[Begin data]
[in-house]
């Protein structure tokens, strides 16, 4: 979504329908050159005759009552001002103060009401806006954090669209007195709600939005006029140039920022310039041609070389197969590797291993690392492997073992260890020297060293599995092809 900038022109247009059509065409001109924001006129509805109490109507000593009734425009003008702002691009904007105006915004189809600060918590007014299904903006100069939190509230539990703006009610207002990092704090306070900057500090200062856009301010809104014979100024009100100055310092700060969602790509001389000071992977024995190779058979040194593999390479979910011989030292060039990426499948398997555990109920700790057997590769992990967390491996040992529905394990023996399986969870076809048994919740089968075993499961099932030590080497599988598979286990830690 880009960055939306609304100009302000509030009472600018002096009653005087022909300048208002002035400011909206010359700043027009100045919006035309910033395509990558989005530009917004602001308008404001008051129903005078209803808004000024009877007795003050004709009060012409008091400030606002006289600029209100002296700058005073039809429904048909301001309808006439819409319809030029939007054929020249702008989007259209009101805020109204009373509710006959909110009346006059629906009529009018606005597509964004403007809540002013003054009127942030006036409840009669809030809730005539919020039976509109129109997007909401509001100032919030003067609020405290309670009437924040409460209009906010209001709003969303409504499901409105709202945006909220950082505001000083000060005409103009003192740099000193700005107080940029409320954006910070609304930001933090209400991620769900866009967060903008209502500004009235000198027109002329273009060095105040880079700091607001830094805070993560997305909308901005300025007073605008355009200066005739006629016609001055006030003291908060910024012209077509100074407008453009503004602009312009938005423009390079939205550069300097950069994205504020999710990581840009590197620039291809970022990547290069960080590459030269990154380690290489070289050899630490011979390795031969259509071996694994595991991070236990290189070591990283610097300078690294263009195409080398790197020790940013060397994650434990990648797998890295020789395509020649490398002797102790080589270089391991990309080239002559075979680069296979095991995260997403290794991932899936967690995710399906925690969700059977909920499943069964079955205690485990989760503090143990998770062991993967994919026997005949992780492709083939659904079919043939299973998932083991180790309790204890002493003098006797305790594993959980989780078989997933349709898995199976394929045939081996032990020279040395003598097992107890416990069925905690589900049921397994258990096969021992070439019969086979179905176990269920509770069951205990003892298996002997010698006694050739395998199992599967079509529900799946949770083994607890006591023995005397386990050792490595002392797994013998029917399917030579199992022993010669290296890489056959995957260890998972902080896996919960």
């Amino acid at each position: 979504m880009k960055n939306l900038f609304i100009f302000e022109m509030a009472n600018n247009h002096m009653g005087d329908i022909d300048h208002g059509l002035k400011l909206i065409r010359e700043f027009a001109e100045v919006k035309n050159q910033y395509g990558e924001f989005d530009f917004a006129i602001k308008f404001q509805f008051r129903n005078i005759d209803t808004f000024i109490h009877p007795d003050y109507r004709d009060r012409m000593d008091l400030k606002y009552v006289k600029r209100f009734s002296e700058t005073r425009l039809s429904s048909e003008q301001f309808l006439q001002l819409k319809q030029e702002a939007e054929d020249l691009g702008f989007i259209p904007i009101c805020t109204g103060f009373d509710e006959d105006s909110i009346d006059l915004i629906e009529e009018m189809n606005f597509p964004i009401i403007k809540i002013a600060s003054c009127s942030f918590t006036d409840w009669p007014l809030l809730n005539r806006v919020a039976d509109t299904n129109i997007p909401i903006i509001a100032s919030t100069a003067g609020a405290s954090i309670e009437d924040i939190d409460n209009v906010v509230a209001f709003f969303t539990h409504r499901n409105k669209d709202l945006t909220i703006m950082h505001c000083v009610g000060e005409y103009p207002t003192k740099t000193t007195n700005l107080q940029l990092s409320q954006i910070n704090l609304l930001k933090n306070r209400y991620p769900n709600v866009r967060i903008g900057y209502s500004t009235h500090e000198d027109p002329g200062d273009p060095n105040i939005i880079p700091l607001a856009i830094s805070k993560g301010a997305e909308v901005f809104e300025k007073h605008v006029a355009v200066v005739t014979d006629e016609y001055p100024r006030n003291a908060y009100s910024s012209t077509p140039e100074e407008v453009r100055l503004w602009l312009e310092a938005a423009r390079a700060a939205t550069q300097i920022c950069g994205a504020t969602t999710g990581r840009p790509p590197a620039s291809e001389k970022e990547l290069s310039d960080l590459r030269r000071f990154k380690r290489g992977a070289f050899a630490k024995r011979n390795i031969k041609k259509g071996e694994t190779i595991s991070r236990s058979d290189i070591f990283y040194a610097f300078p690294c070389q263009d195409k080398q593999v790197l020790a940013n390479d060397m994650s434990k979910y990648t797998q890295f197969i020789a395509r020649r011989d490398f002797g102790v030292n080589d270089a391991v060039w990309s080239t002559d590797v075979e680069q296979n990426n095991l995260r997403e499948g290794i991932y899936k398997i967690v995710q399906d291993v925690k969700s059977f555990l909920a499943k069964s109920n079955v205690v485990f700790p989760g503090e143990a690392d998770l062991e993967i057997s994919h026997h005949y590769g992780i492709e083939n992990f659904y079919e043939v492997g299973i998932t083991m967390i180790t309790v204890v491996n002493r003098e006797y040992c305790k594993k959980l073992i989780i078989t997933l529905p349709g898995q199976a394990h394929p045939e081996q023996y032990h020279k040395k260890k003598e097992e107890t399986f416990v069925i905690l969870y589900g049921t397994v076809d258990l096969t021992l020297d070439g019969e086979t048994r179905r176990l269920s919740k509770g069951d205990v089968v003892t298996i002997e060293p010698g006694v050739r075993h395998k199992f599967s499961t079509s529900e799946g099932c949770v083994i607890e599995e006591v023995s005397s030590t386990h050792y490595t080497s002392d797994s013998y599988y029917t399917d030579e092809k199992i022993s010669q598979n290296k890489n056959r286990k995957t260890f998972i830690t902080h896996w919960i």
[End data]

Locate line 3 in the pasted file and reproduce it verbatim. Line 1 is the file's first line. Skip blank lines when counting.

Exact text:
């Amino acid at each position: 979504m880009k960055n939306l900038f609304i100009f302000e022109m509030a009472n600018n247009h002096m009653g005087d329908i022909d300048h208002g059509l002035k400011l909206i065409r010359e700043f027009a001109e100045v919006k035309n050159q910033y395509g990558e924001f989005d530009f917004a006129i602001k308008f404001q509805f008051r129903n005078i005759d209803t808004f000024i109490h009877p007795d003050y109507r004709d009060r012409m000593d008091l400030k606002y009552v006289k600029r209100f009734s002296e700058t005073r425009l039809s429904s048909e003008q301001f309808l006439q001002l819409k319809q030029e702002a939007e054929d020249l691009g702008f989007i259209p904007i009101c805020t109204g103060f009373d509710e006959d105006s909110i009346d006059l915004i629906e009529e009018m189809n606005f597509p964004i009401i403007k809540i002013a600060s003054c009127s942030f918590t006036d409840w009669p007014l809030l809730n005539r806006v919020a039976d509109t299904n129109i997007p909401i903006i509001a100032s919030t100069a003067g609020a405290s954090i309670e009437d924040i939190d409460n209009v906010v509230a209001f709003f969303t539990h409504r499901n409105k669209d709202l945006t909220i703006m950082h505001c000083v009610g000060e005409y103009p207002t003192k740099t000193t007195n700005l107080q940029l990092s409320q954006i910070n704090l609304l930001k933090n306070r209400y991620p769900n709600v866009r967060i903008g900057y209502s500004t009235h500090e000198d027109p002329g200062d273009p060095n105040i939005i880079p700091l607001a856009i830094s805070k993560g301010a997305e909308v901005f809104e300025k007073h605008v006029a355009v200066v005739t014979d006629e016609y001055p100024r006030n003291a908060y009100s910024s012209t077509p140039e100074e407008v453009r100055l503004w602009l312009e310092a938005a423009r390079a700060a939205t550069q300097i920022c950069g994205a504020t969602t999710g990581r840009p790509p590197a620039s291809e001389k970022e990547l290069s310039d960080l590459r030269r000071f990154k380690r290489g992977a070289f050899a630490k024995r011979n390795i031969k041609k259509g071996e694994t190779i595991s991070r236990s058979d290189i070591f990283y040194a610097f300078p690294c070389q263009d195409k080398q593999v790197l020790a940013n390479d060397m994650s434990k979910y990648t797998q890295f197969i020789a395509r020649r011989d490398f002797g102790v030292n080589d270089a391991v060039w990309s080239t002559d590797v075979e680069q296979n990426n095991l995260r997403e499948g290794i991932y899936k398997i967690v995710q399906d291993v925690k969700s059977f555990l909920a499943k069964s109920n079955v205690v485990f700790p989760g503090e143990a690392d998770l062991e993967i057997s994919h026997h005949y590769g992780i492709e083939n992990f659904y079919e043939v492997g299973i998932t083991m967390i180790t309790v204890v491996n002493r003098e006797y040992c305790k594993k959980l073992i989780i078989t997933l529905p349709g898995q199976a394990h394929p045939e081996q023996y032990h020279k040395k260890k003598e097992e107890t399986f416990v069925i905690l969870y589900g049921t397994v076809d258990l096969t021992l020297d070439g019969e086979t048994r179905r176990l269920s919740k509770g069951d205990v089968v003892t298996i002997e060293p010698g006694v050739r075993h395998k199992f599967s499961t079509s529900e799946g099932c949770v083994i607890e599995e006591v023995s005397s030590t386990h050792y490595t080497s002392d797994s013998y599988y029917t399917d030579e092809k199992i022993s010669q598979n290296k890489n056959r286990k995957t260890f998972i830690t902080h896996w919960i």